Oops! Something went wrong while submitting the form
How secure is your CPA?
Imagine if a hacker wanted to steal to your most sensitive information: bank accounts, social security number, addresses and government information. Assuming you already use a secure system, it's important to consider who else might have your information and whether or not their system is safe as well.
In our line of work, we regularly evaluate cyber security systems for many NYC companies. Of all the businesses we work with regularly, accounting firms handle some of our most sensitive information and often have glaring security vulnerabilities. Of course we implicitly trust our accountants; some are like family! But are they tech savvy enough to protect your information from a motivated identity thief?
We’ve created a security checklist below which outlines areas of vulnerability that we commonly uncover. If any of these vulnerabilities are present in your home, business, or other professionals you entrust your data to, they should be addressed immediately.
Regular email systems have low security requirements and are often targeted by hackers. You'll want to make sure you use an email system that supports two-factor authentication. You may also want a system that's administered in-house so that if one of the accounts get hacked it can quickly be shutdown. We can help you set up two factor authentication with services like Gmail or G Suite. We can even set you up with a ProtonMail account which provides end-to-end encryption and ensures no one can access your private communications - not the government, not hackers, not even ProtonMail themselves.
Do you know where hard copies of your accountant’s documents are stored? Could someone walk into their office after-hours and simply open a drawer and steal your information? Physical copies are vulnerable to theft, being copied without a traceable history, and can be lost in a flood or fire. We can help set up disaster-proof storage and transition businesses to paperless systems that are stored securely off-site.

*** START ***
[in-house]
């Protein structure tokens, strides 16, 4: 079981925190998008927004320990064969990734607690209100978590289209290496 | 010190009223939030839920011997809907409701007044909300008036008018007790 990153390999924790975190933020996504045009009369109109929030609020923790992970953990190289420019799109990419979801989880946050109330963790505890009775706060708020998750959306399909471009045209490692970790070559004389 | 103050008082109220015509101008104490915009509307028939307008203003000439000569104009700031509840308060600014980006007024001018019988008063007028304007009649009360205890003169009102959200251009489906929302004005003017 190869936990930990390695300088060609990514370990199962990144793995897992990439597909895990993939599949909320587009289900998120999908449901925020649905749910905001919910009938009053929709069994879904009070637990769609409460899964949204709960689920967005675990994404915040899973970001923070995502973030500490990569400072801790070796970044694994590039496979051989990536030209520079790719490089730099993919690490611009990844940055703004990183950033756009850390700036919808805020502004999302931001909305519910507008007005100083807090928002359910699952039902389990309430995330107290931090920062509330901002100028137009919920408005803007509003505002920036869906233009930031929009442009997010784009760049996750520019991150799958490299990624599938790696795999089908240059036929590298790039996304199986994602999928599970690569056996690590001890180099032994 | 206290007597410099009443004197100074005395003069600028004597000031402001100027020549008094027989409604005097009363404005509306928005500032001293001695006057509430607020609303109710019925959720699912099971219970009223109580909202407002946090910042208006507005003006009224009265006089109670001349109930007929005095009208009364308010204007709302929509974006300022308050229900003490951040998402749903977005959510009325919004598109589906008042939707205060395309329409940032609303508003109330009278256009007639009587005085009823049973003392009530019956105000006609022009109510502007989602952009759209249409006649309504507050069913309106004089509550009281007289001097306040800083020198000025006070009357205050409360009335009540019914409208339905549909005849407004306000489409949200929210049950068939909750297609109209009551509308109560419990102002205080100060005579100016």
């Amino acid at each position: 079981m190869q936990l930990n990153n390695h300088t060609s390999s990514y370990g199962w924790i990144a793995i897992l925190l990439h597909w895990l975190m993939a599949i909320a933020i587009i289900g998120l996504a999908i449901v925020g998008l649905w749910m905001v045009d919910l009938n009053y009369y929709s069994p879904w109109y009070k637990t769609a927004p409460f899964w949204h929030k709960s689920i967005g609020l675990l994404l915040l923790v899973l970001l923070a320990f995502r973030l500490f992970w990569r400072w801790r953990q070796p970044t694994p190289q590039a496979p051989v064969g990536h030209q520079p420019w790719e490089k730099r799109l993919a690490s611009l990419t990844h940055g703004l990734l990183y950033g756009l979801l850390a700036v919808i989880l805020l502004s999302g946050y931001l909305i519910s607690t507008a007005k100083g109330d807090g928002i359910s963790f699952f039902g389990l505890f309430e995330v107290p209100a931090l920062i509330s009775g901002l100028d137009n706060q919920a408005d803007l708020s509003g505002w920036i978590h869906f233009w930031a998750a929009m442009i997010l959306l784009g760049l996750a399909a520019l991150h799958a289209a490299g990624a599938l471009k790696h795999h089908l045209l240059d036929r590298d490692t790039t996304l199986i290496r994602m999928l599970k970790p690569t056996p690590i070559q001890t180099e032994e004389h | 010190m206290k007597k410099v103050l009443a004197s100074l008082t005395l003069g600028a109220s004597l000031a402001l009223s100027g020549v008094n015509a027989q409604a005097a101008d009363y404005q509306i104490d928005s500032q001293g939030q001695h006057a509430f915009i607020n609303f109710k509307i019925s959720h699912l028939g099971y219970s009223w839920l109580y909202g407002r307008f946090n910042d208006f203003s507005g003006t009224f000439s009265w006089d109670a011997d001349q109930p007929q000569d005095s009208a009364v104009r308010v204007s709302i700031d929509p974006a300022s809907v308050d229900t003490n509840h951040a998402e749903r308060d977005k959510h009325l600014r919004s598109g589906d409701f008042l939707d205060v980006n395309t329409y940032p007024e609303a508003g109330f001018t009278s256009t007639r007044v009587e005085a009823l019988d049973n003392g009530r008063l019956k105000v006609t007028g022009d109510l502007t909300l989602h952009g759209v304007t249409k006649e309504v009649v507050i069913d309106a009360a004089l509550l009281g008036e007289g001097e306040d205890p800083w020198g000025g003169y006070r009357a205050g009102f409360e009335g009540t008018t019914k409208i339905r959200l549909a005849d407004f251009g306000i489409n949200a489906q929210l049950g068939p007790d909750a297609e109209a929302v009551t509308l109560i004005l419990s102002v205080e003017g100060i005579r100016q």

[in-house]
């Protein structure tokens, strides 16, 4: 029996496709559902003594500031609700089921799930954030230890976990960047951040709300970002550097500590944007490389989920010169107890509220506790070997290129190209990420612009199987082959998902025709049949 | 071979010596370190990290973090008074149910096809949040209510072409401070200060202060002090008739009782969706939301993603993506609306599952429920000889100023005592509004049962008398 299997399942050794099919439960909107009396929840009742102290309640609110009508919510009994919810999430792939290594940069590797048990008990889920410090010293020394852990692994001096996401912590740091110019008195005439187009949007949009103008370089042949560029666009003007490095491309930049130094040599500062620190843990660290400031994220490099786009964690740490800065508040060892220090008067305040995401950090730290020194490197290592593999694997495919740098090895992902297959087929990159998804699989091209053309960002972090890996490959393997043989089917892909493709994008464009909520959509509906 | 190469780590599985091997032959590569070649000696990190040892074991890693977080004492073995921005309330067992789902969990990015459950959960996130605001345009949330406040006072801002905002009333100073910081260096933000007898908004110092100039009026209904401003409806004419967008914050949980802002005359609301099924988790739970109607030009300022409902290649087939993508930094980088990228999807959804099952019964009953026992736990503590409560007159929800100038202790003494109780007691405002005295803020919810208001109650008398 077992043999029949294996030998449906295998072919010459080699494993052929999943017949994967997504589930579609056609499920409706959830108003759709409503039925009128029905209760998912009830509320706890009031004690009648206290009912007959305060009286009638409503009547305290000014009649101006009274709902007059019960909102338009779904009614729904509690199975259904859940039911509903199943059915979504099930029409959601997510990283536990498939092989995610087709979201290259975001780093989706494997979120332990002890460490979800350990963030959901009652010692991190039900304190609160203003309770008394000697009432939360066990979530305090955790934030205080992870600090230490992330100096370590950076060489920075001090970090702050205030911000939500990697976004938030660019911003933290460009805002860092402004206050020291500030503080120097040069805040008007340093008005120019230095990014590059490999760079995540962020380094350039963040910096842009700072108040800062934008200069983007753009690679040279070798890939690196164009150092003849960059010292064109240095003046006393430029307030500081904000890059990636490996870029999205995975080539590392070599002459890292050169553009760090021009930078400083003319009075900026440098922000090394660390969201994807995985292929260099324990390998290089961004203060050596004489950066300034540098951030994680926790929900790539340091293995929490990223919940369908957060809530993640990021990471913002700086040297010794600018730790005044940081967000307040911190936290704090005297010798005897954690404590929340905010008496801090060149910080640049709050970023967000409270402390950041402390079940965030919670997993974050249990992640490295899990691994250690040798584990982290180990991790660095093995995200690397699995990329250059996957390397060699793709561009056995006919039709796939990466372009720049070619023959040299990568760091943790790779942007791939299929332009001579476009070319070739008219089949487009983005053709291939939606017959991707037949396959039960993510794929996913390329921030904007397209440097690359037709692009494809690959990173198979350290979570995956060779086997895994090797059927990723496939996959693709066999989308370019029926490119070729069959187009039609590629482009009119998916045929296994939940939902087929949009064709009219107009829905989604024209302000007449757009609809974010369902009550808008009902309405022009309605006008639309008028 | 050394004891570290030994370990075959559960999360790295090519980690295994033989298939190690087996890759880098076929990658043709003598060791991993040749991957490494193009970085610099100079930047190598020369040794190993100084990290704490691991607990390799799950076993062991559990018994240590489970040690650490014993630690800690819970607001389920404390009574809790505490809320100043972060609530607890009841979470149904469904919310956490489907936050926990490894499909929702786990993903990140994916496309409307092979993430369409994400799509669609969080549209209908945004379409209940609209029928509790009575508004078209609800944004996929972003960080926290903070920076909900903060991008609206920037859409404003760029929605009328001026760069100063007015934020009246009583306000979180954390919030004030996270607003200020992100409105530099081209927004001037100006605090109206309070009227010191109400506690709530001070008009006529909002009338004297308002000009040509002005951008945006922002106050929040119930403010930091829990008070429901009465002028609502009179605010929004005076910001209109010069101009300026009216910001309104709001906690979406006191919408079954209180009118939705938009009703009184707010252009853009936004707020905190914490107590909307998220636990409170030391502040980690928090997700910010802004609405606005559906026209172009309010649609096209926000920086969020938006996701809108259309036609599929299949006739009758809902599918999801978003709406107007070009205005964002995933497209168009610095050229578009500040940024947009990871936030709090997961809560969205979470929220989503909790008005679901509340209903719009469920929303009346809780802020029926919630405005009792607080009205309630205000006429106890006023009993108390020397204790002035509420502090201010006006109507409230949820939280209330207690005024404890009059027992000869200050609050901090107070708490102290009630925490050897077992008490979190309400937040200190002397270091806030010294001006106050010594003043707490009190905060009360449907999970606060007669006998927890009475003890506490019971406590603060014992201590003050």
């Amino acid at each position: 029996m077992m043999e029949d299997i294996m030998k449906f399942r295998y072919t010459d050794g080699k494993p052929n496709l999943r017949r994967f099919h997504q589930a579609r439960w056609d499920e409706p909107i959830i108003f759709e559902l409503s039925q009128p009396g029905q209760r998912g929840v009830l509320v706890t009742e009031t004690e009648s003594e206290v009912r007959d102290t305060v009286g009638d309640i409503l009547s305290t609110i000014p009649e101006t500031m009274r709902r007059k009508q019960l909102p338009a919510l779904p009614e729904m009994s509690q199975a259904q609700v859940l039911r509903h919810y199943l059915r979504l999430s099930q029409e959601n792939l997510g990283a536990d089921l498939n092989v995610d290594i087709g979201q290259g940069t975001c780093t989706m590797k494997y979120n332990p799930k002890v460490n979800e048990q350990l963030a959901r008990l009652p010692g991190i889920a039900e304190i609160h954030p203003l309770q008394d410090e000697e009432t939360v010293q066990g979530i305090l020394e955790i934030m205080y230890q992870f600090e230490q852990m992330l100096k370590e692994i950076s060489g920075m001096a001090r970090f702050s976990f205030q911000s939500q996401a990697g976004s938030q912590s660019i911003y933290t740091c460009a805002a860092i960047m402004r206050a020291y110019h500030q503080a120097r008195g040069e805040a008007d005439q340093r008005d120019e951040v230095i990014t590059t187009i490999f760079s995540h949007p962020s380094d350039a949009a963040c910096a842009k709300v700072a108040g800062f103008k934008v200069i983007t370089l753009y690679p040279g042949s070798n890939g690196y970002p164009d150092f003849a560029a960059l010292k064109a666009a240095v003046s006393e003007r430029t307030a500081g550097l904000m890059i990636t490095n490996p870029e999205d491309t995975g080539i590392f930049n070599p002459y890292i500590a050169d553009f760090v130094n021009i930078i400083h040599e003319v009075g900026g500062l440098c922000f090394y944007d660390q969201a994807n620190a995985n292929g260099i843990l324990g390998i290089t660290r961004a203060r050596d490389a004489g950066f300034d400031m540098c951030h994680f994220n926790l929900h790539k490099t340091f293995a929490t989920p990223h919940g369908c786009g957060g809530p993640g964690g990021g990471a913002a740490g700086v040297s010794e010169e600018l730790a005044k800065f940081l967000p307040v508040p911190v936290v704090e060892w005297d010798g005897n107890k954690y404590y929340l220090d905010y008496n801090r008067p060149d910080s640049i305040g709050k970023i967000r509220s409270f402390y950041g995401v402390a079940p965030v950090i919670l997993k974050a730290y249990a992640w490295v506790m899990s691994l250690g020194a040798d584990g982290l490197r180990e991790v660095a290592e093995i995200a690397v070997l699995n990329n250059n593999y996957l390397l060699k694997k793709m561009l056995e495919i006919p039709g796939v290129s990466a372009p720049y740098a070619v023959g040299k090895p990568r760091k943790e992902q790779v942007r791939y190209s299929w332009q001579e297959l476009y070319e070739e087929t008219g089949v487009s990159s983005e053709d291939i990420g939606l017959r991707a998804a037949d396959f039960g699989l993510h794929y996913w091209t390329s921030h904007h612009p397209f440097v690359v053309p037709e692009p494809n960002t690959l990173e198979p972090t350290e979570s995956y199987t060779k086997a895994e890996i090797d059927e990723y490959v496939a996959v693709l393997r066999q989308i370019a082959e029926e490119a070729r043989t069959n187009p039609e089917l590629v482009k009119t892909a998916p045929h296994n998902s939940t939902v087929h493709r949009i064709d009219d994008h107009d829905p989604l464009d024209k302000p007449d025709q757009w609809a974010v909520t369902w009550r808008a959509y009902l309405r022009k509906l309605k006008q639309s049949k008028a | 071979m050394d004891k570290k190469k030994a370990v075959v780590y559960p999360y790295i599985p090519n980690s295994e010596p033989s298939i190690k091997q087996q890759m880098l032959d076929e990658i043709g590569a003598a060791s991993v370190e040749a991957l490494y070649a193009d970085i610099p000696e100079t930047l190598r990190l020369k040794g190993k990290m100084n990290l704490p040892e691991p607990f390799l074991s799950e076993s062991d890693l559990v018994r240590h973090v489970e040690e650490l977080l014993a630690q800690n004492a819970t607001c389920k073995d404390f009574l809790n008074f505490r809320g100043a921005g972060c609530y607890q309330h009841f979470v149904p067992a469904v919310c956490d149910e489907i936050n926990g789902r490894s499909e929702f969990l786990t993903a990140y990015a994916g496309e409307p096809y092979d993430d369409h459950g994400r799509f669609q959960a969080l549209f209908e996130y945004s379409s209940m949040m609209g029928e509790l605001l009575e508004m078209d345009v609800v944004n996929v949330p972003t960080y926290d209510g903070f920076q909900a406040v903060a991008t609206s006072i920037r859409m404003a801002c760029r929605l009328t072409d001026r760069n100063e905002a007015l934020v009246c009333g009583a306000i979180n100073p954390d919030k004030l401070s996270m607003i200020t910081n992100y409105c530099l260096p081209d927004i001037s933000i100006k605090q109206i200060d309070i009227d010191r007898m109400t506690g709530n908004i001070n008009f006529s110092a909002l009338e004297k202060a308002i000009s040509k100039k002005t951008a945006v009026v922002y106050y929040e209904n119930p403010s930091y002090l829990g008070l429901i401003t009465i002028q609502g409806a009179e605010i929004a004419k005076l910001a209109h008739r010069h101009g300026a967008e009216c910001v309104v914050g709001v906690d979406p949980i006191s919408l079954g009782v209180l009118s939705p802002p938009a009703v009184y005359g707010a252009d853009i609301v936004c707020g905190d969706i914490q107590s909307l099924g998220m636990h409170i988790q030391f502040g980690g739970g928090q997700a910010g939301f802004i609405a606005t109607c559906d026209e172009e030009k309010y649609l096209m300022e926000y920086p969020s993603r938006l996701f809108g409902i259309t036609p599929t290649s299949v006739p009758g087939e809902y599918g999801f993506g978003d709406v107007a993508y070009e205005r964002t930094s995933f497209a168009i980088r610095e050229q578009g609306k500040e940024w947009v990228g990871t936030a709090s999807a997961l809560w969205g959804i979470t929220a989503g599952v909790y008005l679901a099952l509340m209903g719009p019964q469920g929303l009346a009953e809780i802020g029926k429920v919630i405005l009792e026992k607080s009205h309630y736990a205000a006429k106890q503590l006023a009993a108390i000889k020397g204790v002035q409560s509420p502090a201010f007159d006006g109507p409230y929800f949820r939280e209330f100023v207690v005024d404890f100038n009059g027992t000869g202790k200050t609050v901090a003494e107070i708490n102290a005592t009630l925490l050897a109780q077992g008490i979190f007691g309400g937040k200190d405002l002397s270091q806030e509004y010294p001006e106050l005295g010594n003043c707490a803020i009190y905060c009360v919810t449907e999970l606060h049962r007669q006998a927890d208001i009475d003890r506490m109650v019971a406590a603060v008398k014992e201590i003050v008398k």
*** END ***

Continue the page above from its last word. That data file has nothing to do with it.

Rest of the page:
Files containing sensitive information should be stored on a secure and encrypted server that is always backed up to the cloud as well as off-site, encrypted backup on a portable drive. Your accountant's office manager or IT company should manage user security - keeping track of who has access to which information and maintaining unique usernames and passwords for each employee.
Does your accountant have a reliable file backup system with redundancies in place? If their office was infected with a crypto-virus tomorrow, would they be able to replace the data without paying the ransom? If one of your accountant’s storage drives fails, will they be able to seamlessly retrieve those files from another source? You and your accountant should have multiple and secure forms of backup, both on- and off-site.
Keeping your software up-to-date can help protect you from security risks and maintain compatibility with the evolving hardware and software ecosystem. We can help ensure your operating system (Windows/Mac), antivirus, and business software is up-to-date so you can focus on what you do best.
How secure is your accountant’s network? Is it susceptible to brute force hacking? Can anyone who logs into their WiFi access your files containing your information? Do you or your accountant have remote access setup? Was it setup securely? Every remote account should have a unique password along with proper user permissions for each shared folder on the network. The router should also have its firmware updated to the latest version.
If you are unsure of even one of these questions please don't hesitate and contacts us through e-mail or phone!